Similarly, feeling that you are a different sex than the one you were born into is something that you are free to feel. You’re even free to live according to that feeling. But it doesn’t change what medical textbooks tell us. Rachel Dolezal may feel like a black woman—that doesn’t make her one. Feeling that America was “really” founded in 1619 or that the Revolutionary War was fought to protect slavery may feel right, but that doesn’t make it true. Feeling like the “1 percent,” “the Deep State,” the Jews, or the Lizard People secretly control the government doesn’t make it true. Feeling that Trump was a Russian asset doesn’t make it true. Your feelings about nuclear power … You get the point. I hope. 

We are in a moment in which the order of the day is to manipulate feelings, to convert them into money or clicks or votes or ratings or all of the above. It is a moment where people take the emotional feedback from their little slices of the market and divinize it. And one of the most rewarding feelings there is in this putrid climate is schadenfreude, taking joy in the misfortune of others. “Our age,” Benda wrote, “is indeed the age of the intellectual organization of political hatreds.” Those who don’t play along, who speak up for the unpopular truths or just plain decency, are now the new traitors to those who have adapted to the new game. Just look at Mitt Romney. 

Over the last week, I’ve been subjected to relentless abuse for telling the truth about a couple of the more adept players of this game. I’ll be fine, but I think one of the most constant insults I’ve gotten is illuminating. No, not that I’m overweight, I knew that. They keep telling me how irrelevant I am now and how no one wants to hear what I have to say. I don’t think that’s literally true, but it does prove my point. I am certainly capable of error, but I have held onto pretty much all the philosophical and policy views I had before they were disappointed in me. The facts haven’t changed all that much where I am concerned; what’s changed are the feelings. And, I’ve been the first to admit all along, that puts me in a remnant. 

Various & Sundry

I recorded a great second conversation with Matt Ridley earlier this week, which I’ll put in the ICYMI section below.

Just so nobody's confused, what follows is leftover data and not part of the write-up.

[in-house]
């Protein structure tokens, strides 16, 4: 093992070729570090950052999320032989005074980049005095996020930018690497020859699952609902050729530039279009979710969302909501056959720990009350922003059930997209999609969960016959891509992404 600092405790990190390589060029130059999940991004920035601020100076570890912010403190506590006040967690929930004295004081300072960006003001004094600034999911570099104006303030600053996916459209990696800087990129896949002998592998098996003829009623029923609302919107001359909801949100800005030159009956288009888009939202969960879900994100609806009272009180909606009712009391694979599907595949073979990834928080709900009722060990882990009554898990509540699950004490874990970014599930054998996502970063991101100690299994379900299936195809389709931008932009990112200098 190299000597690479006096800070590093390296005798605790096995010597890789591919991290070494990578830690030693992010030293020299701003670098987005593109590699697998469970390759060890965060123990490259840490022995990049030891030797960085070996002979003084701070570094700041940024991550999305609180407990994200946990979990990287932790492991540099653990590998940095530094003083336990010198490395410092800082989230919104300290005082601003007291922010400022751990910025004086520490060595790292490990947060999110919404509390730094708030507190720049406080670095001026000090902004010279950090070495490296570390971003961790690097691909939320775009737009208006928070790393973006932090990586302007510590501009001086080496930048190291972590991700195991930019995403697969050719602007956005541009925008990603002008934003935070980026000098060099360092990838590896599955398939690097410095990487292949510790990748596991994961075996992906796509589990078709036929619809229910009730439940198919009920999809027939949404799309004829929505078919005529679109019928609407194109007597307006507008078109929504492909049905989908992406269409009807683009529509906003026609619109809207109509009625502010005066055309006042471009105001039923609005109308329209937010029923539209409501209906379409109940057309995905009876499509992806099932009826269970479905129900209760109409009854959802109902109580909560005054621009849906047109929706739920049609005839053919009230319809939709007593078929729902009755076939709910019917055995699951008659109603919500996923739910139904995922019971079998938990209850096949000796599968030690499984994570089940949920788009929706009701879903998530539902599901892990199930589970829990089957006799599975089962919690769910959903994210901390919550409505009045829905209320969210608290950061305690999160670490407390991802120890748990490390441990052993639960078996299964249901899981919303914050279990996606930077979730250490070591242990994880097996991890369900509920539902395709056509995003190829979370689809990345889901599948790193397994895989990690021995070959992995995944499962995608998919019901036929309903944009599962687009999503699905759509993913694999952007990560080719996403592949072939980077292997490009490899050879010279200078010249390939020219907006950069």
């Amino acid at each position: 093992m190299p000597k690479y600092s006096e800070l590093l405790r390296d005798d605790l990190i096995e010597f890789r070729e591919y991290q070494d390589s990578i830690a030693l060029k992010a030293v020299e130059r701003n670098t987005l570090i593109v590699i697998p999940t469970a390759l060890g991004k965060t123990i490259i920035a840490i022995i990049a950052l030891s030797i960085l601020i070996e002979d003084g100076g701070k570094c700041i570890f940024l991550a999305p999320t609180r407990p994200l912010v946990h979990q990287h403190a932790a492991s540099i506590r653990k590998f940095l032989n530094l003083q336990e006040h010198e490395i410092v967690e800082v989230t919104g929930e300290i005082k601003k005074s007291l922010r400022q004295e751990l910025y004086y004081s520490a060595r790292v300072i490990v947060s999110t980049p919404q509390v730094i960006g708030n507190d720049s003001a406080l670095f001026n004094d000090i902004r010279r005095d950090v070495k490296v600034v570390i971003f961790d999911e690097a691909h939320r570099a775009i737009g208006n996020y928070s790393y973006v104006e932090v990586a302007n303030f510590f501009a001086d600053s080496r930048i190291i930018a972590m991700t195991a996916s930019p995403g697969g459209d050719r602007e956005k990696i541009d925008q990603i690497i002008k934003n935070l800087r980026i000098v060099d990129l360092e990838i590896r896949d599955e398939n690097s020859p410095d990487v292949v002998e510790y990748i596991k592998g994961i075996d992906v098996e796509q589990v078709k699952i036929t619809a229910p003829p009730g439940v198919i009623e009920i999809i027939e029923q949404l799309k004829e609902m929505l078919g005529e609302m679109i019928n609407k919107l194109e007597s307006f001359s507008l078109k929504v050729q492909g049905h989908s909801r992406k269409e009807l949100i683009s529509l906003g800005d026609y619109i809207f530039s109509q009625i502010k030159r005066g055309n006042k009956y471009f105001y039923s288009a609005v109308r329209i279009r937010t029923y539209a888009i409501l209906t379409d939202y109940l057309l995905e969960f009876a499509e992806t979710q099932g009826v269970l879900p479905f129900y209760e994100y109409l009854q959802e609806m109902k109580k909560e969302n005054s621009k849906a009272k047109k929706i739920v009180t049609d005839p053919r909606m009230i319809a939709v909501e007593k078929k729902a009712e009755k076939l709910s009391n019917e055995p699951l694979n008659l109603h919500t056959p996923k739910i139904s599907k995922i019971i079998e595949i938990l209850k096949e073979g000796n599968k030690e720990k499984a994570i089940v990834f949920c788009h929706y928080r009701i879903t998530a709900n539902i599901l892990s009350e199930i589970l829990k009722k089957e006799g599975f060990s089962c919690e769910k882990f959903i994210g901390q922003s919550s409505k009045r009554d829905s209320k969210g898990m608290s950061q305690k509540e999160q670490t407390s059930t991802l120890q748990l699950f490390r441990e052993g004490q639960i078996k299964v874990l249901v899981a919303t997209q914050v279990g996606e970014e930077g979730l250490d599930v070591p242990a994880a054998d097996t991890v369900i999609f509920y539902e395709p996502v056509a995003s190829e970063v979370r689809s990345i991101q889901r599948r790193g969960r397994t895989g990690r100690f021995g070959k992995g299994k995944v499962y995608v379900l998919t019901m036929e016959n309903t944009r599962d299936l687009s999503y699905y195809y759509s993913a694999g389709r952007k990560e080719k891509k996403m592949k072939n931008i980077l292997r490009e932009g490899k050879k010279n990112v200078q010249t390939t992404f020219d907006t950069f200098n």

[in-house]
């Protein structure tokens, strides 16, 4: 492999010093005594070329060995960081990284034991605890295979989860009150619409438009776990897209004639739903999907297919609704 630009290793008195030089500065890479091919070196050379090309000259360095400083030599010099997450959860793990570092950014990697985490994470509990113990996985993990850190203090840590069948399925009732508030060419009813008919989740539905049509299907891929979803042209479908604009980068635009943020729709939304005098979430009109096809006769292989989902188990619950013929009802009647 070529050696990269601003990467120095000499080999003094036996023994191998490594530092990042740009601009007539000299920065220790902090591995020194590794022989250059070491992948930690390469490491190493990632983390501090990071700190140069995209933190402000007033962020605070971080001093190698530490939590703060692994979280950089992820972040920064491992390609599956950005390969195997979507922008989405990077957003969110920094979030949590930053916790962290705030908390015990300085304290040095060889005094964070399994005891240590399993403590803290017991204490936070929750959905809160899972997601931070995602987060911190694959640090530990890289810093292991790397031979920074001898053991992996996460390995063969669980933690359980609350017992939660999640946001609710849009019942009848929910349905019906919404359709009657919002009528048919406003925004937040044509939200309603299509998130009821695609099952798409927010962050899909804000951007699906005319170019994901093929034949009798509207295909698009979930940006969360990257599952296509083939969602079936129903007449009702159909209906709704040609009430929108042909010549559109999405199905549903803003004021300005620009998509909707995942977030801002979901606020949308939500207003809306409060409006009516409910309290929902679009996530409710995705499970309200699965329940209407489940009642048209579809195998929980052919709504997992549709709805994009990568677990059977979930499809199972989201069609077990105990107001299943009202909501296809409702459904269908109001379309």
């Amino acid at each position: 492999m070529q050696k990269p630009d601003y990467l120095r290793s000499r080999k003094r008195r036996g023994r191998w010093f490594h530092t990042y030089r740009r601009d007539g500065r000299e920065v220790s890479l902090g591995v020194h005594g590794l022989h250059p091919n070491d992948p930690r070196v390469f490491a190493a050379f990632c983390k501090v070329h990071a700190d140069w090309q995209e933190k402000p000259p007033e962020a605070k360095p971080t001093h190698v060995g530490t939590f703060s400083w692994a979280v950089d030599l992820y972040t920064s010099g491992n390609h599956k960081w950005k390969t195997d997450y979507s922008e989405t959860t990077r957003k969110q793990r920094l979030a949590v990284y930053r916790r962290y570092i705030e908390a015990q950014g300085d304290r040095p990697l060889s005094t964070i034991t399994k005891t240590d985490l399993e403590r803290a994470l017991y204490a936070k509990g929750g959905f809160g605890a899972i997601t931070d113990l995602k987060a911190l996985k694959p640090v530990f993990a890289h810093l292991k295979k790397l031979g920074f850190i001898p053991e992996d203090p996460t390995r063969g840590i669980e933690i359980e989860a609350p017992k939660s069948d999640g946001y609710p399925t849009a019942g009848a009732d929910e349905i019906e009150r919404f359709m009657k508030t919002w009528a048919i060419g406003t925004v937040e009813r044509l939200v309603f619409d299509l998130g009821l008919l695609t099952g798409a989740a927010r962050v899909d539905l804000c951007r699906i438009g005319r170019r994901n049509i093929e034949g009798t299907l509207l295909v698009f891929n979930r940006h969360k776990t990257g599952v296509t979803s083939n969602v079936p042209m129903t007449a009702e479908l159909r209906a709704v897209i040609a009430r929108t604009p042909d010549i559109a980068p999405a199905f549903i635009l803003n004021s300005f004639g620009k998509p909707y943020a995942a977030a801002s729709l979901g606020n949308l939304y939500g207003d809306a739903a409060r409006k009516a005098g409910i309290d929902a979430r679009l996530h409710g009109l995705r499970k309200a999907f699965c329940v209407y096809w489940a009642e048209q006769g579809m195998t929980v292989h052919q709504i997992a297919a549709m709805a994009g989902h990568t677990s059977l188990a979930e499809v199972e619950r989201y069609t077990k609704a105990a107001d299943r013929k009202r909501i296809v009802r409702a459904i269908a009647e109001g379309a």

I also had a great conversation with Joseph Uscinski on the Remnant yesterday. He’s a leading authority on conspiracy theories, by which I mean he studies their popularity and the role they play in our politics. While asking him the difference between paranoia and “conspiratorialism,” he made an interesting distinction. The latter is when you think “they” are out to get “us,” while the former is when you think “they” are out to get “me.” Which sparked an idea I had never thought of before: Populism is the plural of paranoia. More on that in the future. 

A new GLoP is out, and while it was a nightmare to record, it turned out pretty funny. It’s also in the ICYMI. 

I participated in a really interesting panel discussion on the new book How to Educate an American. You can watch it here.

Animal update: The doggers were ecstatic about the return of the Fair Jessica, I stopped the video after about a minute and a half but it kept going like that for a while. The girls are very happy, but Zoë’s been a bit under the weather and we’re not sure why. She’s been a bit low energy and she’s been sneezing and wheezing a bit. We think it might be hayfever (not Covid-19). Pippa’s damn limp keeps coming and going, we gotta get a new brace for her (she ruined the last one in the ocean). So we’re taking it a little easy on the excessive ball play again. In a more encouraging development, Ralph doesn’t seem to have as much disdain for me as has been the norm. That’s different from saying he loves me. He doesn’t. But there’s a lot less searing dislike. Maybe spending the last 10 days feeding him has helped.


And now, the weird stuff

Photograph of a murder hornet from Getty Images.

Jonah Goldberg is editor-in-chief and co-founder of The Dispatch, based in Washington, D.C. Prior to that, enormous lizards roamed the Earth. More immediately prior to that, Jonah spent two decades at National Review, where he was a senior editor, among other things. He is also a bestselling author, longtime columnist for the Los Angeles Times, commentator for CNN, and a senior fellow at the American Enterprise Institute. When he is not writing the G-File or hosting The Remnant podcast, he finds real joy in family time, attending to his dogs and cat, and blaming Steve Hayes for various things.